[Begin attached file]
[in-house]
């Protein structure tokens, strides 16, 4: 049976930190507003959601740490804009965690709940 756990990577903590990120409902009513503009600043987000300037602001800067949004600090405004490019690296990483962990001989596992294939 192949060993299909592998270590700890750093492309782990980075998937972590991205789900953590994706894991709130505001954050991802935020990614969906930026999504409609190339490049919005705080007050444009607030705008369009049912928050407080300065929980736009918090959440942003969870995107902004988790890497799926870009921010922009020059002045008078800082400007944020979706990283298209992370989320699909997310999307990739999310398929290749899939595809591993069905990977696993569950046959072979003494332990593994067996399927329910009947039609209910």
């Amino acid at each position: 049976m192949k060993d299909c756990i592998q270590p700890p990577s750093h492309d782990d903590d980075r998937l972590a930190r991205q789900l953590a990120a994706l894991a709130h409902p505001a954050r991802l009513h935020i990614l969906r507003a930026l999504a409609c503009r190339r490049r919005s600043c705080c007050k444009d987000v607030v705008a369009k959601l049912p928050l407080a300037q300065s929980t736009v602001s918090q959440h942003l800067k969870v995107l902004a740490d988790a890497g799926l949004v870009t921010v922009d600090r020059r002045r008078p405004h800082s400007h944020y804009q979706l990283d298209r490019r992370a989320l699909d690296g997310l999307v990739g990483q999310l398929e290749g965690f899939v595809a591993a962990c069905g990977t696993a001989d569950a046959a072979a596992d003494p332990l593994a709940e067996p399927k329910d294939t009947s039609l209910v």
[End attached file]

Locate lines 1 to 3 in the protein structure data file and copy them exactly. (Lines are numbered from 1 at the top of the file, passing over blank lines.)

[in-house]
């Protein structure tokens, strides 16, 4: 049976930190507003959601740490804009965690709940 756990990577903590990120409902009513503009600043987000300037602001800067949004600090405004490019690296990483962990001989596992294939 192949060993299909592998270590700890750093492309782990980075998937972590991205789900953590994706894991709130505001954050991802935020990614969906930026999504409609190339490049919005705080007050444009607030705008369009049912928050407080300065929980736009918090959440942003969870995107902004988790890497799926870009921010922009020059002045008078800082400007944020979706990283298209992370989320699909997310999307990739999310398929290749899939595809591993069905990977696993569950046959072979003494332990593994067996399927329910009947039609209910």
């Amino acid at each position: 049976m192949k060993d299909c756990i592998q270590p700890p990577s750093h492309d782990d903590d980075r998937l972590a930190r991205q789900l953590a990120a994706l894991a709130h409902p505001a954050r991802l009513h935020i990614l969906r507003a930026l999504a409609c503009r190339r490049r919005s600043c705080c007050k444009d987000v607030v705008a369009k959601l049912p928050l407080a300037q300065s929980t736009v602001s918090q959440h942003l800067k969870v995107l902004a740490d988790a890497g799926l949004v870009t921010v922009d600090r020059r002045r008078p405004h800082s400007h944020y804009q979706l990283d298209r490019r992370a989320l699909d690296g997310l999307v990739g990483q999310l398929e290749g965690f899939v595809a591993a962990c069905g990977t696993a001989d569950a046959a072979a596992d003494p332990l593994a709940e067996p399927k329910d294939t009947s039609l209910v």